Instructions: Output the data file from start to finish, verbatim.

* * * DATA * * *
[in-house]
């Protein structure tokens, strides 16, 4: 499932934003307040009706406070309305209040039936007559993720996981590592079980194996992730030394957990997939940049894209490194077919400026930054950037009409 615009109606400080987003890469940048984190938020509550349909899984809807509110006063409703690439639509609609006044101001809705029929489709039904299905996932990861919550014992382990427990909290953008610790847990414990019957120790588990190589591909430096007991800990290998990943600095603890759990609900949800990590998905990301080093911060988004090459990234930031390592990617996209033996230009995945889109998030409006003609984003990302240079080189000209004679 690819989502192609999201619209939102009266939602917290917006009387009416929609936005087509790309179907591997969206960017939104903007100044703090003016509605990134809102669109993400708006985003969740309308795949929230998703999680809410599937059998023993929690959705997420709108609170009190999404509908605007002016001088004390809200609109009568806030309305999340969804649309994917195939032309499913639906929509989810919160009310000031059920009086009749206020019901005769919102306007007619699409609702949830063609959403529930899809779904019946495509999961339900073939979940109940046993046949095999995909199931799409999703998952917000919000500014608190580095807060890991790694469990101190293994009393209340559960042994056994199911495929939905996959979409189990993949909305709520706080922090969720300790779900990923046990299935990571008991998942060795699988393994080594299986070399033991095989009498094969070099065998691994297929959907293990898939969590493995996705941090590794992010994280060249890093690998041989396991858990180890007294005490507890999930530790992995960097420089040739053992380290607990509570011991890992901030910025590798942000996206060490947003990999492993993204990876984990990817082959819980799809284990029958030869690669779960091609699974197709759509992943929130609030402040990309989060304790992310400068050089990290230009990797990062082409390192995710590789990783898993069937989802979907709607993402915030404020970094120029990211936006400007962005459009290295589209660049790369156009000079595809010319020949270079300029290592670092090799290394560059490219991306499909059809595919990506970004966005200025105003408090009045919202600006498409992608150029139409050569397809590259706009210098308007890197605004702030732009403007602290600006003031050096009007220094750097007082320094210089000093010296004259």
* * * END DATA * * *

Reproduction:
[in-house]
């Protein structure tokens, strides 16, 4: 499932934003307040009706406070309305209040039936007559993720996981590592079980194996992730030394957990997939940049894209490194077919400026930054950037009409 615009109606400080987003890469940048984190938020509550349909899984809807509110006063409703690439639509609609006044101001809705029929489709039904299905996932990861919550014992382990427990909290953008610790847990414990019957120790588990190589591909430096007991800990290998990943600095603890759990609900949800990590998905990301080093911060988004090459990234930031390592990617996209033996230009995945889109998030409006003609984003990302240079080189000209004679 690819989502192609999201619209939102009266939602917290917006009387009416929609936005087509790309179907591997969206960017939104903007100044703090003016509605990134809102669109993400708006985003969740309308795949929230998703999680809410599937059998023993929690959705997420709108609170009190999404509908605007002016001088004390809200609109009568806030309305999340969804649309994917195939032309499913639906929509989810919160009310000031059920009086009749206020019901005769919102306007007619699409609702949830063609959403529930899809779904019946495509999961339900073939979940109940046993046949095999995909199931799409999703998952917000919000500014608190580095807060890991790694469990101190293994009393209340559960042994056994199911495929939905996959979409189990993949909305709520706080922090969720300790779900990923046990299935990571008991998942060795699988393994080594299986070399033991095989009498094969070099065998691994297929959907293990898939969590493995996705941090590794992010994280060249890093690998041989396991858990180890007294005490507890999930530790992995960097420089040739053992380290607990509570011991890992901030910025590798942000996206060490947003990999492993993204990876984990990817082959819980799809284990029958030869690669779960091609699974197709759509992943929130609030402040990309989060304790992310400068050089990290230009990797990062082409390192995710590789990783898993069937989802979907709607993402915030404020970094120029990211936006400007962005459009290295589209660049790369156009000079595809010319020949270079300029290592670092090799290394560059490219991306499909059809595919990506970004966005200025105003408090009045919202600006498409992608150029139409050569397809590259706009210098308007890197605004702030732009403007602290600006003031050096009007220094750097007082320094210089000093010296004259």